Remember Who You Are
“Only be strong and very courageous, being careful to act in accordance with all the law that my servant Moses commanded you; do not turn from it to the right hand or to the left, so that you may be successful wherever you go. This book of the law shall not depart out of your mouth; you shall meditate on it day and night, so that you may be careful to act in accordance with all that is written in it. For then you shall make your way prosperous, and then you shall be successful.” – Joshua 1:7-8
In the book of Joshua, God provides a story of the successful life of integrity, as the Hebrews entered the Promised Land. It would do us good as Christian lawyers to learn some of the same valuable lessons about having a successful life in the law.
Lesson #1 – Remember Who You Are
After God miraculously brings the people over the Jordan—into hostile territory, by the way—he commands them to stop. Stop thinking about conquest, stop thinking about setting up shop, just stop and remember.
As the kings of the surrounding city-states heard of the miracle of the Jordan, they were afraid. It was time to strike, right? No. God was not finished with reminding the people of his work in their lives and their relationship to him. On the eve of one of the greatest military campaigns in ancient history, God commanded Joshua to disable his army. All the men were to be circumcised. Due to their disobedience, they had not been circumcised in the wilderness, and it was time to mark them as participants in the covenant with their God. Not only that, but the people were to celebrate Passover for only the third time, to remember who they were as God’s delivered people, and who their deliverer is.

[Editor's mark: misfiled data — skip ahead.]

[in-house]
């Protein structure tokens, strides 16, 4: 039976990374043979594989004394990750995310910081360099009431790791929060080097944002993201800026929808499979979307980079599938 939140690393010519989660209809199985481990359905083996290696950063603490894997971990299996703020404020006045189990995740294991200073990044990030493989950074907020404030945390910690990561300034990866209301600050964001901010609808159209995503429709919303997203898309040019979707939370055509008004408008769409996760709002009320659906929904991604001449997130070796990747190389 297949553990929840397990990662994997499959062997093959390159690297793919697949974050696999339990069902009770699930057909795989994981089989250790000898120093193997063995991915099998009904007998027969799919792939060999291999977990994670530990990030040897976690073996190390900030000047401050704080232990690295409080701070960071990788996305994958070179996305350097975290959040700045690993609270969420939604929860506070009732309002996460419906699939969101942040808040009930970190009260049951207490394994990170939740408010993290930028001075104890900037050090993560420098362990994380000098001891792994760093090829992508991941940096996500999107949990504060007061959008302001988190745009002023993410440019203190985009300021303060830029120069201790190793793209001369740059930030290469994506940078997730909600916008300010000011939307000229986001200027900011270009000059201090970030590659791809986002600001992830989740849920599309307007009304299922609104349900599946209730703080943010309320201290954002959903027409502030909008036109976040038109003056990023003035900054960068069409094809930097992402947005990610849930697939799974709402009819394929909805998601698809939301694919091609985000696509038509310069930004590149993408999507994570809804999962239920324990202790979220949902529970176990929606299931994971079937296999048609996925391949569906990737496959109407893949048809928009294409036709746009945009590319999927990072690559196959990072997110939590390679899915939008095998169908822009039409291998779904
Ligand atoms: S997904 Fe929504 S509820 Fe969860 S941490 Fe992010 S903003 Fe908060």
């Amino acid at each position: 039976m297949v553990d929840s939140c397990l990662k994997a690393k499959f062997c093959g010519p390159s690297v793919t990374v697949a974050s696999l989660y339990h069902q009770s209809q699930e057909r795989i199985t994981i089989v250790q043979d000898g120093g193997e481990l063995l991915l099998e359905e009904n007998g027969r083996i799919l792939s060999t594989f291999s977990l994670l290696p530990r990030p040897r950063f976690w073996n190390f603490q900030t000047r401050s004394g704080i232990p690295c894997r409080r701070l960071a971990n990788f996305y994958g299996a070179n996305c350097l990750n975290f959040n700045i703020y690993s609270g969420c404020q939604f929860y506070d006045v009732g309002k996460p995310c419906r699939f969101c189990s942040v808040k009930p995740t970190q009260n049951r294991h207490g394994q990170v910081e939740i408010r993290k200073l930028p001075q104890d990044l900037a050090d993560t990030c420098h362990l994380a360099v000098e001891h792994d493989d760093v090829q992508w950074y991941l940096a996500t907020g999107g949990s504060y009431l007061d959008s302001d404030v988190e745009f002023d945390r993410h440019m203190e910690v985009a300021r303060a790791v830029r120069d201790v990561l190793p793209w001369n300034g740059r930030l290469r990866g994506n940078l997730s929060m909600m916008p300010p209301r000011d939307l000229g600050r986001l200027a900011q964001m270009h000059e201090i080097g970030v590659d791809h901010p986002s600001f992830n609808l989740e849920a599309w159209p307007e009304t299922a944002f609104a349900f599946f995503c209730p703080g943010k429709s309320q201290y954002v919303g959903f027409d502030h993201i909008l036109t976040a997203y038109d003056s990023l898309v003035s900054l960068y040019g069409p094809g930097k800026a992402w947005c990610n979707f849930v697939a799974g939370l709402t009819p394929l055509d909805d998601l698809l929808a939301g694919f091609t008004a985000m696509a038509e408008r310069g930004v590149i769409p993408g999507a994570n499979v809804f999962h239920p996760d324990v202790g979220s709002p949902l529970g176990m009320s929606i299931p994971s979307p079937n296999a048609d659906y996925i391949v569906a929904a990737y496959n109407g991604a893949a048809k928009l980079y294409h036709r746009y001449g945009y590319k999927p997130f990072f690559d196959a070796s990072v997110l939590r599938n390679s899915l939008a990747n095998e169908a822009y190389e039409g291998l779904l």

Before getting to the business of conquest and possession, God set the priorities: you are to know who you are in light of who I am.
Who you are is more important than what you do, whether in law, at home, or in church. Indeed those things can only flow out of who you are. And our identity is wrapped up in our deliverer and his story from creation to redemption and restoration. If we get this part wrong, our priorities in law practice will be wrong.
What do you do that reminds you of who you are in light of who your deliverer is? Are you seeking to know his word, as he commanded Joshua? Are we engaged in the disciplines that remind us of our smallness—and our dignity—in the love of Christ? As we do these things, surely we will see our pride for what it is. Surely our pursuit of success through status and pleasing the world will stop. We should remember every day who we are in light of who Jesus is.
Lord, please help me to take time every day and remember who You are and who I am in light of You. Help me to remember that you are my deliverer and my conqueror in all areas of my life. And help me to be thankful for all your blessings in my life. Amen.
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(Adapted from Redeeming Law by Michael Schutt)